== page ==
August 5, 2015
Patent Office Supplements Subject Matter Eligibility Guidelines
By Gregory Gerstenzang, Esq.
On July 30, 2015, the U.S. Patent and Trademark Office (USPTO) issued a new set of guidelines on subject matter eligibility. These guidelines supplement the June 25, 2014 preliminary examination instructions that were issued following the U.S. Supreme Court’s decision in Alice Corp. v. CLS Bank. The guidelines are intended to help patent examiners determine whether a claim covers subject matter that is eligible for patent protection. The Patent Act allows for patent protection of a “new and useful process, machine, manufacture, or composition of matter, or any new and useful improvement thereof.” 35 U.S.C. §101. However, courts have created exceptions to these general categories. Patents cannot cover ineligible subject matter, such as abstract ideas, naturally occurring substances, or laws of nature.
The USPTO’s supplemental guidelines include additional examples of claims reciting subject matter that should be eligible for patentability under 35 U.S.C. §101, as well as unpatentable subject matter. The examples include claims analyzed in decisions of the Court of Appeals for the Federal Circuit (CAFC) as well as some hypothetical claims. The additional examples are predominantly related to claims for computer-based or software-based inventions. For example, the guidelines compare and contrast hypothetical software claims, graphical user interfaces, and claims directed to remote access and storage of computer control software. For each example, the supplementary guidelines provides sample analyses of why the claim should or should not be eligible for patentability, utilizing the two-part analysis set forth in the Alice v. CLS decision. These analyses apply the Supreme Court and CAFC’s considerations for determining whether a claim that appears directed to one of the judicial exceptions for subject matter eligibility includes “substantially more” than the judicial exception itself and is thus eligible for patentability. The USPTO indicated that additional examples directed to claims in the biotechnology area are being developed.
With regard to abstract ideas, the supplemental guidelines provide additional guidance on identifying abstract ideas to which a claim may be directed. Examiners are instructed to only reject a claim as abstract if the idea is one that “is similar to at least one concept that the courts have identified as an abstract idea” and that “stays within the confines of the judicial precedent.” Abstract ideas include “fundamental economic practices, “certain methods of organizing human activity,” an “idea of itself,” and “mathematical relationships/formulas.” The guidelines instruct examiners that “judicial exceptions need not be old or long-prevalent, and that even newly discovered judicial exceptions are still exceptions” to patentable subject matter.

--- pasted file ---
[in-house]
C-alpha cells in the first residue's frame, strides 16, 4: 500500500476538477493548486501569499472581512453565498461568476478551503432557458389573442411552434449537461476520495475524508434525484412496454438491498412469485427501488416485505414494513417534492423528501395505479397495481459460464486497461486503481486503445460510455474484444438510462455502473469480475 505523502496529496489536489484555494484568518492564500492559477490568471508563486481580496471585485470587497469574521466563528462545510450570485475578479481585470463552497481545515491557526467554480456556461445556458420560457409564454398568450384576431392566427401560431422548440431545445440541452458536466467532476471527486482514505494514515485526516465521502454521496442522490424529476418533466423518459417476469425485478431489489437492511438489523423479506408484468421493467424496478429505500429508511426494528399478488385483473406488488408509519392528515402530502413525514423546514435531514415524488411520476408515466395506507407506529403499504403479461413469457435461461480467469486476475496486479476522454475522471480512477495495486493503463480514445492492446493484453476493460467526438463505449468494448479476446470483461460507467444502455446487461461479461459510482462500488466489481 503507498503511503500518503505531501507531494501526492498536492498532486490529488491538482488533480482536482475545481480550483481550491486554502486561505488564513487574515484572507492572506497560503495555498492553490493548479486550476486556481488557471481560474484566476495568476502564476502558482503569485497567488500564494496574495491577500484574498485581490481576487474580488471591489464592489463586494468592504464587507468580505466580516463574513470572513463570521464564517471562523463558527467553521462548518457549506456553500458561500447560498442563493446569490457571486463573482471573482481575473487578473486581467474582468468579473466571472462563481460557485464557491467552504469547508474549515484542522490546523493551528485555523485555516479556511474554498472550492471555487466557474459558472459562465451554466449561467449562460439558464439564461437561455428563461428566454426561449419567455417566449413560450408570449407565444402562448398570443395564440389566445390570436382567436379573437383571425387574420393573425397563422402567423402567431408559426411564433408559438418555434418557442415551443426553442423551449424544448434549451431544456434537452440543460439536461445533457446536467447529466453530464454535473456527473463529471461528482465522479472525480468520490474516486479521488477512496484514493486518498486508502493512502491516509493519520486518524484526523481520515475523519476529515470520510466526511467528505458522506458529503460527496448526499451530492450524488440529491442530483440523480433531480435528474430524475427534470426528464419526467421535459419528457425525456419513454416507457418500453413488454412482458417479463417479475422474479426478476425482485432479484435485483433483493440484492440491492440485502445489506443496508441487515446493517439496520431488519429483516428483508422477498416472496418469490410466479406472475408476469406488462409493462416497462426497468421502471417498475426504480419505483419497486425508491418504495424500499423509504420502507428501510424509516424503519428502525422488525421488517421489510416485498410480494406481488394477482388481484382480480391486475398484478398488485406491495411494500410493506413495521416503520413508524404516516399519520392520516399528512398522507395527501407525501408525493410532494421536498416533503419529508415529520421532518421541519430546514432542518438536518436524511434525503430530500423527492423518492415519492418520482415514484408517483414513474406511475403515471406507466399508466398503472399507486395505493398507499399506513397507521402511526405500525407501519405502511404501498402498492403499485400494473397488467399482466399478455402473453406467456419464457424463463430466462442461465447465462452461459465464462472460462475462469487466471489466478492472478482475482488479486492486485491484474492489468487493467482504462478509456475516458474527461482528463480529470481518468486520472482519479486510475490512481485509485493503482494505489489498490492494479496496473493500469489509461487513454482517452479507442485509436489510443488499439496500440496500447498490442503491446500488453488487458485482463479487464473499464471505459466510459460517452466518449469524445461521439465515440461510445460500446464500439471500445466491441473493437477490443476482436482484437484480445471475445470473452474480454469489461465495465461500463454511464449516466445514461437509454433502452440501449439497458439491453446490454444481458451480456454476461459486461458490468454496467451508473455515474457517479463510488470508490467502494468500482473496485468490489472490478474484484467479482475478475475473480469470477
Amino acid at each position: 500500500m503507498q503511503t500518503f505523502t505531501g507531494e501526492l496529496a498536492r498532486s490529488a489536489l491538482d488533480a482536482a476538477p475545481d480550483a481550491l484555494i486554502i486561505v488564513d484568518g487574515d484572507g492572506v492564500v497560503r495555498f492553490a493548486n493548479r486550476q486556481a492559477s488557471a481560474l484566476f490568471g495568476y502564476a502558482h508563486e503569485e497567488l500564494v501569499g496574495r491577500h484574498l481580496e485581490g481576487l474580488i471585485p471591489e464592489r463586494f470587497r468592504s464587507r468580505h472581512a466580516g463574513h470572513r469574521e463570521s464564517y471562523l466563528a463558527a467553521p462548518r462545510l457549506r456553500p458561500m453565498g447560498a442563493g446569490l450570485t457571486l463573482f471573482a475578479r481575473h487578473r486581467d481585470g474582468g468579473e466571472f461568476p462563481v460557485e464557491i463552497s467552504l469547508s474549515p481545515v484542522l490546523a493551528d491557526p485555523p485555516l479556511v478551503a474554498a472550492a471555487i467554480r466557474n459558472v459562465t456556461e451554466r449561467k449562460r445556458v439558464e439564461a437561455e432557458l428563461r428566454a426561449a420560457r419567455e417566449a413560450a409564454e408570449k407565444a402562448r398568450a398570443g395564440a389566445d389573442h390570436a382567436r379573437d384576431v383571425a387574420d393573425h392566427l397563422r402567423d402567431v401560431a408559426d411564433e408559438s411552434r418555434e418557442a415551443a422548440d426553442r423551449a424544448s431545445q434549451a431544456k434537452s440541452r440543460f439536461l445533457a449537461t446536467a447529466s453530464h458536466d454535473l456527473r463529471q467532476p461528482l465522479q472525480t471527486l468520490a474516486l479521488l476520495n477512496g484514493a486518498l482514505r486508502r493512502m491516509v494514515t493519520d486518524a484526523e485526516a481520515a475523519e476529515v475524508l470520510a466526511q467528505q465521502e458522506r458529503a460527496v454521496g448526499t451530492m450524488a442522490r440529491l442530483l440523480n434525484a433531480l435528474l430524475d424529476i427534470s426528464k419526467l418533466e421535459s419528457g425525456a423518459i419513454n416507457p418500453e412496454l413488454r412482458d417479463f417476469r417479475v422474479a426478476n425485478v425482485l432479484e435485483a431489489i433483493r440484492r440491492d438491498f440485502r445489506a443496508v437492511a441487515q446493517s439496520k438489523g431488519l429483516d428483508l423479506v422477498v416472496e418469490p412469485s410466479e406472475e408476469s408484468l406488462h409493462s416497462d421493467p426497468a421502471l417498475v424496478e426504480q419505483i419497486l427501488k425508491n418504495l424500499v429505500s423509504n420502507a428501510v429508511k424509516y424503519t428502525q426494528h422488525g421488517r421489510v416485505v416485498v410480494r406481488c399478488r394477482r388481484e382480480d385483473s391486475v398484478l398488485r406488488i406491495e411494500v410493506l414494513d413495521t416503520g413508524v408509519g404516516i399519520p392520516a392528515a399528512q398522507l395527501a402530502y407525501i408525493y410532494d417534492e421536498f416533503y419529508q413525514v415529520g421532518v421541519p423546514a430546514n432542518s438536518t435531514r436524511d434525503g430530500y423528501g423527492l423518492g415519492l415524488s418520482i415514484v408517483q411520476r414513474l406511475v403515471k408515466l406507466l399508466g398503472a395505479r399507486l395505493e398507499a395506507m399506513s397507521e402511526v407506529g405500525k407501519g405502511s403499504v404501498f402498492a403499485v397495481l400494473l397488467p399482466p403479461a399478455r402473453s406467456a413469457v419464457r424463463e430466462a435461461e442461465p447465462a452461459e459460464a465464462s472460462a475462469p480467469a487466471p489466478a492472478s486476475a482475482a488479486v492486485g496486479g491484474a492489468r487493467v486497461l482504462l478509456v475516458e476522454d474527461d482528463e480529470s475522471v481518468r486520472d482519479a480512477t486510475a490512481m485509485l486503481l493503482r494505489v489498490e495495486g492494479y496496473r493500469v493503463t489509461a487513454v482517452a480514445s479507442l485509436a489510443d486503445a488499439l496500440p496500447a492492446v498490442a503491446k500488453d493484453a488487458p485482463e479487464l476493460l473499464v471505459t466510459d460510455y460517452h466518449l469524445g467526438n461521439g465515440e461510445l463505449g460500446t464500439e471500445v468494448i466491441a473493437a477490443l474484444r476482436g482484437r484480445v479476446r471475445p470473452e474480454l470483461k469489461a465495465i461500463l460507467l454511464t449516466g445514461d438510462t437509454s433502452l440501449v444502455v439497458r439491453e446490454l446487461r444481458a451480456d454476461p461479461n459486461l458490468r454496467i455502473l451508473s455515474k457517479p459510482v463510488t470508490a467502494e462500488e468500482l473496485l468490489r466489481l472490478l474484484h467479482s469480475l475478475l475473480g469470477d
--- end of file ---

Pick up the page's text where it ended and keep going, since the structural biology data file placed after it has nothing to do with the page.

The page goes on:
As acknowledged in the supplemental guidelines, “[t]he Supreme Court has described the concern driving the judicial exceptions as preemption.” Examiners are instructed, however, that “while a preemptive claim may be ineligible, the absence of complete preemption does not guarantee that a claim is eligible.” In addition, the supplemental guidelines explain that no separate preemption analysis beyond the two-part analysis set forth in the Alice v. CLS decision is required.
The supplemental guidelines explain what is required for an examiner to establish a prima facie case of lack of subject matter eligibility. Examiners are not required to support a subject matter eligibility rejection with evidence. The guidelines state that “[f]or subject matter eligibility, the examiner’s burden is met by clearly articulating the reason(s) why the claimed invention is not eligible.” The justification for this approach is that “courts do not rely on evidence that a claimed concept is a judicial exception, and in most cases resolve the ultimate legal conclusion on eligibility without making any factual findings.” The USPTO, however, is not a court of law. It is an administrative agency that must act in accordance with the Administrative Procedures Act, which holds that agency decisions must be supported by “substantial evidence.” It shall be seen if this portion of the supplemental guidelines survives judicial review.
The supplemental guidelines attempt to provide additional clarity for what types of claims should be rejected for lack of subject matter eligibility. In particular, the examples will help examiners and applicants frame their arguments regarding why a claim should or should not be rejected based on subject matter eligibility. Unfortunately, there is still limited guidance on what constitutes patentable subject matter, especially in the software field.
The foregoing has been prepared for the general information of clients and friends of the firm. It is not meant to provide legal advice with respect to any specific matter and should not be acted upon without professional counsel. This material may be considered advertising under certain rules of professional conduct.